The new innovation leader
Innovation is often seen as the work of a visionary genius. Yet, other innovation leadership models exist that are more accessible. How can leaders create an environment conducive to the creativity of their teams?
Some companies have shown over time an uncommon ability to innovate. An emblematic example is Apple, whose success is generally presented as the work of a visionary and tyrannical genius. Such models can be truly inspiring, but appear difficult to replicate—particularly since they very often prove to be a far cry from both what we feel capable of doing and what we want to be.
Pixar provides a quite different model, however. This animation studio’s capacity for innovation is recognized to be remarkable. Every Pixar film is a technical feat and attests to surprising creativity. The artistic director, John Lasseter, is certainly demanding. He was able to throw out six months of work on Toy Story 2 which he felt was “just okay,” rather than excellent. But he acts more as a talent catalyst than a creative genius. He shares his doubts with his teams, and talks with them about the psychology of the characters or the story line, etc. Pixar’s retention rate, by the way, is excellent: employees stay on board, film after film, and attract other talent around them.
Equating the creativity of a business with the leader’s genius is a misleading intellectual shortcut. In reality, innovation greatly derives from a collective dynamic. Indeed, it is often practically impossible to retrace the thread of a brilliant idea, which generally emerges from the combination of a number of more or less developed ideas that have been successively tested and improved by various people. However, this team momentum is difficult to create. Collective brainstorming is often disappointing, because proposals are watered down by the fear of failure or of being judged by others, as well as by the tendency to conform. The leader thus plays an important role in creating the conditions to foster these team dynamics.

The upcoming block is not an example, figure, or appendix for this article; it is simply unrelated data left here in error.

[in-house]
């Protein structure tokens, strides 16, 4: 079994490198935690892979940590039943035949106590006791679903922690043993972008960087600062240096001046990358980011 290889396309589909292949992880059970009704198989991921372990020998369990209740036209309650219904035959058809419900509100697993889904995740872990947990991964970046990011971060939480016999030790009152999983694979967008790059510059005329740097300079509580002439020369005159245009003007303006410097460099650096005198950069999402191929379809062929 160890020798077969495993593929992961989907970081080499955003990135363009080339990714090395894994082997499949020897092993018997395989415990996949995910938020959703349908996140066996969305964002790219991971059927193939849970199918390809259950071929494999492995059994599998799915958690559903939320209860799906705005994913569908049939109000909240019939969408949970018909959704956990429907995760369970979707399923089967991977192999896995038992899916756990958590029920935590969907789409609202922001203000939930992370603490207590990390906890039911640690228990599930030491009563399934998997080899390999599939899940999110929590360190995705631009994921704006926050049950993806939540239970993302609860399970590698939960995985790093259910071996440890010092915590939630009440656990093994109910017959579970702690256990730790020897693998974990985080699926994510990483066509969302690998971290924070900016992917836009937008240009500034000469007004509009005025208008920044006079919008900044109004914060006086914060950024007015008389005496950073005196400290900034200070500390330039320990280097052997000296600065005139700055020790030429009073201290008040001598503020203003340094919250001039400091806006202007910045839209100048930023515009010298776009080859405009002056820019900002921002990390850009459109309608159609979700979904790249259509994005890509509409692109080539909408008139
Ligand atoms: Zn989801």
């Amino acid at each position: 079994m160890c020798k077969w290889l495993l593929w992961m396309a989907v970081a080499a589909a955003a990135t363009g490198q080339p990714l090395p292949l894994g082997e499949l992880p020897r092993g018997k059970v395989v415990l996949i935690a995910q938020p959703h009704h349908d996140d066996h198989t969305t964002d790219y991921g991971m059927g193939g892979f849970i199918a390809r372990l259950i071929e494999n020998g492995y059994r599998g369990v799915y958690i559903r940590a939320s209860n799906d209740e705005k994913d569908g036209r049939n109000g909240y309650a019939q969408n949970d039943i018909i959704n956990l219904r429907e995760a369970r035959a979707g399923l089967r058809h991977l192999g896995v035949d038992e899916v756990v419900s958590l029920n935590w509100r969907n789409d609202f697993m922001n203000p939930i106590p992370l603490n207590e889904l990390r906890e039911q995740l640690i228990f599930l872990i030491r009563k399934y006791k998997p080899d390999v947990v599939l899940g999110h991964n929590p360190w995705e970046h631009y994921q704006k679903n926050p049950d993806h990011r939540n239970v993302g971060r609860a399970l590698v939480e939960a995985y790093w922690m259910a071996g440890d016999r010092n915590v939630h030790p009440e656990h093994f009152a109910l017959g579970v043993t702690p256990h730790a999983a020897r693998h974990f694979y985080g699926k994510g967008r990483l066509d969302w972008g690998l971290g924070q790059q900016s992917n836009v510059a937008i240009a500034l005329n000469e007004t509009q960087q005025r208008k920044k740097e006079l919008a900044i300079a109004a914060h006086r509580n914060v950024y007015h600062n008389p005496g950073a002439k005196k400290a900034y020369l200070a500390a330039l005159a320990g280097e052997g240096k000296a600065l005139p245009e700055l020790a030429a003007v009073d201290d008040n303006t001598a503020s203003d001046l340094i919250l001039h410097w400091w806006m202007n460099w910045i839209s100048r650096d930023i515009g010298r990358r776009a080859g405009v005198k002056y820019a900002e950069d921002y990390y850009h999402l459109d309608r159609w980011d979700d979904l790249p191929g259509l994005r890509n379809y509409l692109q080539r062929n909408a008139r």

The innovation leader is not necessarily a creative genius. He or she is above all someone who can create an environment where people take the risk of making mistakes and dare to suggest new ideas. He or she also catalyzes interactions which serve to improve upon and then implement these ideas.
In this synopsis:
- Innovate better by bringing together opposing styles
- Explore inhabitual facets of leadership in order to innovate
- Recognize failure as a driver of innovation
the synopse (8 p.)
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this synopsis (8 p.)
Conjugating invention and imitation
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Innovate like a start-up
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Implementing Design Thinking
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Collective GeniusLinda A. Hill, Greg Brandeau, Emily Truelove, Kent Lineback
What environment and what leadership style are favourable to develop collective intelligence within the organization?
Fail BetterAnjali Sastry, Kara Penn
How can you capitalize on your failures to better prepare your future successes?
Leading Your Team into the UnknownNathan Furr, Jeffrey H. Dyer
Exploring new forms of leadership to take advantage of uncertainty and turn it into innovation opportunities has become a necessity.